From 5Ks and marathons to everything in between, Kim “Rooster” Rossiter and his daughter Ainsley ran 100 races together during her life. When she passed away in 2016 from a rare neurological disorder, Rossiter kept on running … and running. He headed outside to heal for an impressive 1,492 days straight.
Due to Ainsley’s inability to communicate or walk, Rossiter says he was initially captivated the first time he ran with her at the Virginia Beach Oceanfront in 2008.
“I was truly touched by her reaction to the wind hitting her face,” he says. “Immediately on that day, I became a runner for my daughter.” His passion and form of therapy continued and became the inspiration for Ainsley’s Angels of America, a nonprofit with a mission to ensure everyone can experience endurance events with the help of Angel Runners who push athletes with special needs.
A year after he lost Ainsley, and still running daily, Rossiter began to miss having a companion to join him on his jogs. His family decided to welcome Rocky the Labradoodle into their lives and trained him to be a valued member of a family of runners.
“We got to a point where [Rocky] would see me grab my running shoes or notice what I was wearing and know it was time for a run,” says Rossiter. “He would perk up and wag. It was great to see how excited he would get and also great to have a new running buddy.”
Kate Baldwin, the chief communications and community relations officer with the Virginia Beach SPCA, says that dogs look forward to runs, but if you and your pup are just learning how to enjoy them together, make sure you ease into the distance slowly.
“Training is just as important for your pet as it is for you,” she says.
When Rossiter started running with Rocky, they began with half-mile jogs when the dog was 6 months old and worked up to a mile at 10 or 11 months. The furthest distance they achieved was 5 miles. Rossiter says he always made sure Rocky stayed hydrated and that the pads of his paws were not affected by asphalt during their two to three weekly jaunts.
“You should be mindful of the surface upon which you run, as your pet’s paws aren’t protected from the repeated impact with harder surfaces,” says Baldwin. “We get to wear shoes, they don’t.”
Baldwin also recommends training your dog to run on one side because weaving back and forth can cause problems when you add speed to your stride. And don’t forget to be mindful of appropriate running gear, she says.
“If you are earlier in the training process, you may want to look for a running harness with less length on the leash,” she says. “If you’re comfortable running together at a faster pace, the leash/belt combo is a top choice among runners. As for which products are best, it really comes down to personal preference.”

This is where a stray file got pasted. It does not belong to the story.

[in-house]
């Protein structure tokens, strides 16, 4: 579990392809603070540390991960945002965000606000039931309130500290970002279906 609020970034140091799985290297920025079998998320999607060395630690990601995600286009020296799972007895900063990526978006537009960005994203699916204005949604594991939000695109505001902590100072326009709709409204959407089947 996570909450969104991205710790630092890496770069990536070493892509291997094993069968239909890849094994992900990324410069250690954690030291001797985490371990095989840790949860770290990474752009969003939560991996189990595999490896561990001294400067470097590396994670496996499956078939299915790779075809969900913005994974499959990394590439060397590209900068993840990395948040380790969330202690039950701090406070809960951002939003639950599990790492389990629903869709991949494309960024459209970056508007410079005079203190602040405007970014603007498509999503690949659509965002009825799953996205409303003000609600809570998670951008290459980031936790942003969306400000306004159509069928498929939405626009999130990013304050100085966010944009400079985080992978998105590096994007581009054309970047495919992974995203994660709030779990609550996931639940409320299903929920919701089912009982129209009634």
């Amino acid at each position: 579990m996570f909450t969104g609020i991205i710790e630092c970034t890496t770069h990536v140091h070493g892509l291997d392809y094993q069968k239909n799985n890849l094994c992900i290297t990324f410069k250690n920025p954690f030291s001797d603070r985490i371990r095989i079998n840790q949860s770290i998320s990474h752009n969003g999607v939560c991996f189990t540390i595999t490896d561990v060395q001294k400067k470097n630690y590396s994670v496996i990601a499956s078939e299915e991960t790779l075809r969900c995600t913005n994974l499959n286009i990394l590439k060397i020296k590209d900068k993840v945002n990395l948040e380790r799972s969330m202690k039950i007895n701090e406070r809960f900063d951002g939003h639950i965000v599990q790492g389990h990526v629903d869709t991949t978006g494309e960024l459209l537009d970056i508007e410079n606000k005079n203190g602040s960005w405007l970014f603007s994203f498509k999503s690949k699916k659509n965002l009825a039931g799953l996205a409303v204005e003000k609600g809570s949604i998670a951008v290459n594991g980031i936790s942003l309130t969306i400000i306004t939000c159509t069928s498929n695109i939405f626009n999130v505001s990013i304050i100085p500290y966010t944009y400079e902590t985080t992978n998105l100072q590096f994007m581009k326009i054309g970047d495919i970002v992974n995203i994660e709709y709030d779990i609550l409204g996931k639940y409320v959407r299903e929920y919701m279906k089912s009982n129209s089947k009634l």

If you know you plan to train your dog to join you on runs, be aware that short-nosed breeds are not built for running. Baldwin says the natural design of their airway makes it difficult to breathe, especially when their heart rate is elevated. Other breeds have different needs, so you should do some research on what is best for your pet. She recommends the American Veterinary Medical Association website or your family veterinarian as great resources on the subject.
Once you settle on the perfect pet and exercise companion, running can help keep you both physically fit.
“It can ward off obesity and even heart disease,” says Baldwin. “What is less obvious, however, is that it can boost your pet’s confidence, which is central to mental health. But most importantly, running with your dog strengthens your connection. The bond we have with our pets is undeniably special, and any time spent together is precious.”
Rossiter understands that bond well, as do many of his Ainsley’s Angels riders, who often run with dogs and enjoy special relationships with the animals. Rocky continues to run with Rossiter and provides continued health and therapeutic benefits. He says Ainsley is always with them in spirit.
“Prior to Rocky all of my running was done with Ainsley,” he says. “It was great to have a companion to join me again. Essentially it is the three of us.”
Top Dog-Friendly Running Spots around Coastal Virginia
Whether you prefer nature trails or soft sand, try bringing your dog to these places for some scenic exercise.
- First Landing State Park, Virginia Beach
- Sandbridge Beach, Virginia Beach
- Waller Mill Park, Williamsburg
- Noland Trail, Newport News
- Dismal Swamp Trail, Chesapeake